"We quickly spotted [Ashley's] talent for animation and earmarked him for quick turnaround Barclays projects for which he became the 'go to' designer.
In the early part of my career at Dare, I was integrated into what was known in-house as the 'Barclays Rapid Response Team', dedicated to the client and charged with producing quality work on a quick turnaround. Initially, this was more page and asset design but soon became online advertising, which is what I preferred to do. Over the following years, I created a number of executions, all to exacting brand guidelines and almost inevitably constrained to 30kb.
Working with these constraints enabled me to learn the finer points of Flash optimisation, and often required me to create my own illustrations instead of using stock photography assets, even just to shave off a kilobyte here or there.
As I became more experienced within the agency, my role grew to encompass an unofficial creative brand guardianship of sorts. I used to be able to reel off the hex codes of the two different blues that Barclays incorporated in its branding. Thankfully, I can no longer recall such nerdy details. But this experience in Barclays online advertising solutions meant I was a the ideal candidate to help shape a new aesthetic for their advertising moving forward.
The result was a flattening of the palette, and the use of more abstract iconography and illustration where once the emphasis was placed on 'realistic' illustration - all gradients and drop shadows. The re-brand was known in-house as 'Project Charlie' and there are executions on this page - for both online banners and in-store screen concepts - which incorporated the change of direction.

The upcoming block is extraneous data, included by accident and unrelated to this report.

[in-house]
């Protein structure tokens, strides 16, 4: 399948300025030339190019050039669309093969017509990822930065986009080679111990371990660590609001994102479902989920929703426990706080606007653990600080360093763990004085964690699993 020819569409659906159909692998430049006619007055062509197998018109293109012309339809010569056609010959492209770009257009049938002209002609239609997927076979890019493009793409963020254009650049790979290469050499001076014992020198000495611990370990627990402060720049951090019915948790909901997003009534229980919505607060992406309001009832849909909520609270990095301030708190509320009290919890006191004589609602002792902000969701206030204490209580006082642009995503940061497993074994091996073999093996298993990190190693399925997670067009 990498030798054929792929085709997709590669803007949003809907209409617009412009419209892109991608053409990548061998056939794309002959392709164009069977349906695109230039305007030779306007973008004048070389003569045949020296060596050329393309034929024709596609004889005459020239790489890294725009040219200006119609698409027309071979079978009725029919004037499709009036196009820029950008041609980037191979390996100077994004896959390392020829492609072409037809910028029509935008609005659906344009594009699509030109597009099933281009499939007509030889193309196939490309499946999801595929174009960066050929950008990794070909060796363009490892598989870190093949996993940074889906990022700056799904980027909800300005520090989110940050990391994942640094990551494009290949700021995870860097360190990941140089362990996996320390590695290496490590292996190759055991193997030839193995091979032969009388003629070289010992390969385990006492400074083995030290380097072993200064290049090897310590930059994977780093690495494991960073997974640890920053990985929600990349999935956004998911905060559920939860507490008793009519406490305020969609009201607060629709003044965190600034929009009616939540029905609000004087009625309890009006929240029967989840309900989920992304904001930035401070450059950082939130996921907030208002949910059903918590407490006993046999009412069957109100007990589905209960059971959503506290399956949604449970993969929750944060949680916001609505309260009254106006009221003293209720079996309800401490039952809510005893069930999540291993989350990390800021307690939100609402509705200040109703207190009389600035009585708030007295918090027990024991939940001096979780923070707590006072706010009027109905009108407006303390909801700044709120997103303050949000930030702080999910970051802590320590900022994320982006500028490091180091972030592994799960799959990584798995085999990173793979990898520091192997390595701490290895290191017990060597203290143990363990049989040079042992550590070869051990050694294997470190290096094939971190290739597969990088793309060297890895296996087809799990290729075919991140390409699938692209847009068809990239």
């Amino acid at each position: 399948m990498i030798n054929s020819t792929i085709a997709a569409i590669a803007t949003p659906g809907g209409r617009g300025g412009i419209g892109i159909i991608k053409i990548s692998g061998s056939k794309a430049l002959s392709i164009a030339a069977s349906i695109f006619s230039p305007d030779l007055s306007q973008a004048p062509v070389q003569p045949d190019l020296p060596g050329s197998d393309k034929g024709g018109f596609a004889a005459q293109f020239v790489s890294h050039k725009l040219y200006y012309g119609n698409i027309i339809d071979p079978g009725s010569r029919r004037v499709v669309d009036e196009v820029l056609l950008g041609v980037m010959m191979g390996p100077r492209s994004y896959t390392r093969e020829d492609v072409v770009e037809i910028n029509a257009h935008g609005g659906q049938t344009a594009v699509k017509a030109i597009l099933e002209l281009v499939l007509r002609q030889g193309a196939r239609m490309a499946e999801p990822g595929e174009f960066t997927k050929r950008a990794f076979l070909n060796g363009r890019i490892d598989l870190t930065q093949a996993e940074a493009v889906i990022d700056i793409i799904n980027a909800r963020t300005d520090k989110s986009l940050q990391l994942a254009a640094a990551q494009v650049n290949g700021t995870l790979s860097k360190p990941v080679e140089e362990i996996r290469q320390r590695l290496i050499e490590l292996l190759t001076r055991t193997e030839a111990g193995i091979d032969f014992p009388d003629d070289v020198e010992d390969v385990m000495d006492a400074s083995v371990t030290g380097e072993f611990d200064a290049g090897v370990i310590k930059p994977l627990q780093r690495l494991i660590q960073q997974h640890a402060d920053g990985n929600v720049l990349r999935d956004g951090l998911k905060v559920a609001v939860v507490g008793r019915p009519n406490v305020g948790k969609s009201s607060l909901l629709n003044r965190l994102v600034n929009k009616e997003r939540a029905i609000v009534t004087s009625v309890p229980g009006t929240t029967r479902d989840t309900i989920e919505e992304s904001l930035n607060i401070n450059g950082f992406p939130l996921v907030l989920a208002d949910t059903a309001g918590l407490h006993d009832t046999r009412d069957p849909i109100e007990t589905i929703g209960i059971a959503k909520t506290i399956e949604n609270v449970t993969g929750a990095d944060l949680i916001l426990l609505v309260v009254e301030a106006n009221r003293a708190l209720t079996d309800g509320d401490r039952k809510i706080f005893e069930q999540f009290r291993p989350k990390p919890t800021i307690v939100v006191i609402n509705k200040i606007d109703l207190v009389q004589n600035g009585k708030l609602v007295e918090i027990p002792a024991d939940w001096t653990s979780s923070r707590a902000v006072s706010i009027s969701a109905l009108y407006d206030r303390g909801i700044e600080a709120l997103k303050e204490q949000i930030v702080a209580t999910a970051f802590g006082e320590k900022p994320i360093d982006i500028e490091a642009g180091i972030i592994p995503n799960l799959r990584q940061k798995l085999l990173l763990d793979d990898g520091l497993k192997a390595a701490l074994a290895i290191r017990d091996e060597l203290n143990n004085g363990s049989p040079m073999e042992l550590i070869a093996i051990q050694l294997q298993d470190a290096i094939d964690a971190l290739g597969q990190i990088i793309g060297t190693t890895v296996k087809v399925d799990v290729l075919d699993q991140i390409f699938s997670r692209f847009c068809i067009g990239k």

The first creative to utilise the 'Project Charlie' aesthetic revolved around savings accounts and were split across three executions - 'Neat Things', 'Brit Design' and 'Asia'. They were typographically led, incorporated simple interaction (rare for Barclays executions) and used bespoke illustration that was much more abstract than the styles that had come before.
'Breakfast' followed closely behind, again incorporating strong typography and flat illustration. This one was based on the "theme" of being on a table (complete with abstracted tablecloth) and the execution used the idea of a "camera" that swept over the different copy frames before reaching the end frame.
Further down, I've included examples of animations that were to be used in a high-concept Barclays branch of the future, all white glass and cyan touch-screens. These executions were much more pared down than their online counterparts, relying on eye-catching animations and pithy messages to convey their purpose across quickly and succinctly.